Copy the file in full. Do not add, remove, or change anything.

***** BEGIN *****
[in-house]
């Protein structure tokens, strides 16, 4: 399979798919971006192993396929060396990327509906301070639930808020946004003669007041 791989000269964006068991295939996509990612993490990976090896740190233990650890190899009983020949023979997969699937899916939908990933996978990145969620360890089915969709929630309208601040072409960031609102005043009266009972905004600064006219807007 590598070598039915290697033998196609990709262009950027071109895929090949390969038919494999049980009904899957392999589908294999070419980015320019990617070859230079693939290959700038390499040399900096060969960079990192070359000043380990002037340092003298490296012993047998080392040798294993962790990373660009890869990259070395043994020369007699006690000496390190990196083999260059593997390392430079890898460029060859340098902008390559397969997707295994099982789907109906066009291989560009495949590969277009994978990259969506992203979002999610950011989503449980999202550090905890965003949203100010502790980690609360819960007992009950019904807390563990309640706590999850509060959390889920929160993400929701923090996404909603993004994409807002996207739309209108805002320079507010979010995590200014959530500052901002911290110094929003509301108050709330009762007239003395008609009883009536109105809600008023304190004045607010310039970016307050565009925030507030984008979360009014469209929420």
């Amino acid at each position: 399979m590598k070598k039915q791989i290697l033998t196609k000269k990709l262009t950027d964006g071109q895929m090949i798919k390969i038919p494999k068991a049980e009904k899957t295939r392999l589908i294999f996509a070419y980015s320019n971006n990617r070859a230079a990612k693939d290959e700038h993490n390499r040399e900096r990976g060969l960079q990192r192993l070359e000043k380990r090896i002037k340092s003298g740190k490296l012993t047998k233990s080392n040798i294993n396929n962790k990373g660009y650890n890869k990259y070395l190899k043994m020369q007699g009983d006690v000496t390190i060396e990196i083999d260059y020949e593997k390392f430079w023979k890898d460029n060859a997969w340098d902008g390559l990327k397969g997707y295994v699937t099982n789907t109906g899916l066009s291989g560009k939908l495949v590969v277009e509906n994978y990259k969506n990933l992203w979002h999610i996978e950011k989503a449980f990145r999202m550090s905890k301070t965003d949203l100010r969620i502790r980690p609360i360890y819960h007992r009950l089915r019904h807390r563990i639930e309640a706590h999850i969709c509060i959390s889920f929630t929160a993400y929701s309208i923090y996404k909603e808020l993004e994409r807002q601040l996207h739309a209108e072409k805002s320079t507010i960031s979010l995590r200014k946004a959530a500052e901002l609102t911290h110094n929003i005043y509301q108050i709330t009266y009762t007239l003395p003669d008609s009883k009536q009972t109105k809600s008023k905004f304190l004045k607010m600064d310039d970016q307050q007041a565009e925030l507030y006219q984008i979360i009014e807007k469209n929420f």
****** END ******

[in-house]
């Protein structure tokens, strides 16, 4: 399979798919971006192993396929060396990327509906301070639930808020946004003669007041 791989000269964006068991295939996509990612993490990976090896740190233990650890190899009983020949023979997969699937899916939908990933996978990145969620360890089915969709929630309208601040072409960031609102005043009266009972905004600064006219807007 590598070598039915290697033998196609990709262009950027071109895929090949390969038919494999049980009904899957392999589908294999070419980015320019990617070859230079693939290959700038390499040399900096060969960079990192070359000043380990002037340092003298490296012993047998080392040798294993962790990373660009890869990259070395043994020369007699006690000496390190990196083999260059593997390392430079890898460029060859340098902008390559397969997707295994099982789907109906066009291989560009495949590969277009994978990259969506992203979002999610950011989503449980999202550090905890965003949203100010502790980690609360819960007992009950019904807390563990309640706590999850509060959390889920929160993400929701923090996404909603993004994409807002996207739309209108805002320079507010979010995590200014959530500052901002911290110094929003509301108050709330009762007239003395008609009883009536109105809600008023304190004045607010310039970016307050565009925030507030984008979360009014469209929420």
């Amino acid at each position: 399979m590598k070598k039915q791989i290697l033998t196609k000269k990709l262009t950027d964006g071109q895929m090949i798919k390969i038919p494999k068991a049980e009904k899957t295939r392999l589908i294999f996509a070419y980015s320019n971006n990617r070859a230079a990612k693939d290959e700038h993490n390499r040399e900096r990976g060969l960079q990192r192993l070359e000043k380990r090896i002037k340092s003298g740190k490296l012993t047998k233990s080392n040798i294993n396929n962790k990373g660009y650890n890869k990259y070395l190899k043994m020369q007699g009983d006690v000496t390190i060396e990196i083999d260059y020949e593997k390392f430079w023979k890898d460029n060859a997969w340098d902008g390559l990327k397969g997707y295994v699937t099982n789907t109906g899916l066009s291989g560009k939908l495949v590969v277009e509906n994978y990259k969506n990933l992203w979002h999610i996978e950011k989503a449980f990145r999202m550090s905890k301070t965003d949203l100010r969620i502790r980690p609360i360890y819960h007992r009950l089915r019904h807390r563990i639930e309640a706590h999850i969709c509060i959390s889920f929630t929160a993400y929701s309208i923090y996404k909603e808020l993004e994409r807002q601040l996207h739309a209108e072409k805002s320079t507010i960031s979010l995590r200014k946004a959530a500052e901002l609102t911290h110094n929003i005043y509301q108050i709330t009266y009762t007239l003395p003669d008609s009883k009536q009972t109105k809600s008023k905004f304190l004045k607010m600064d310039d970016q307050q007041a565009e925030l507030y006219q984008i979360i009014e807007k469209n929420f």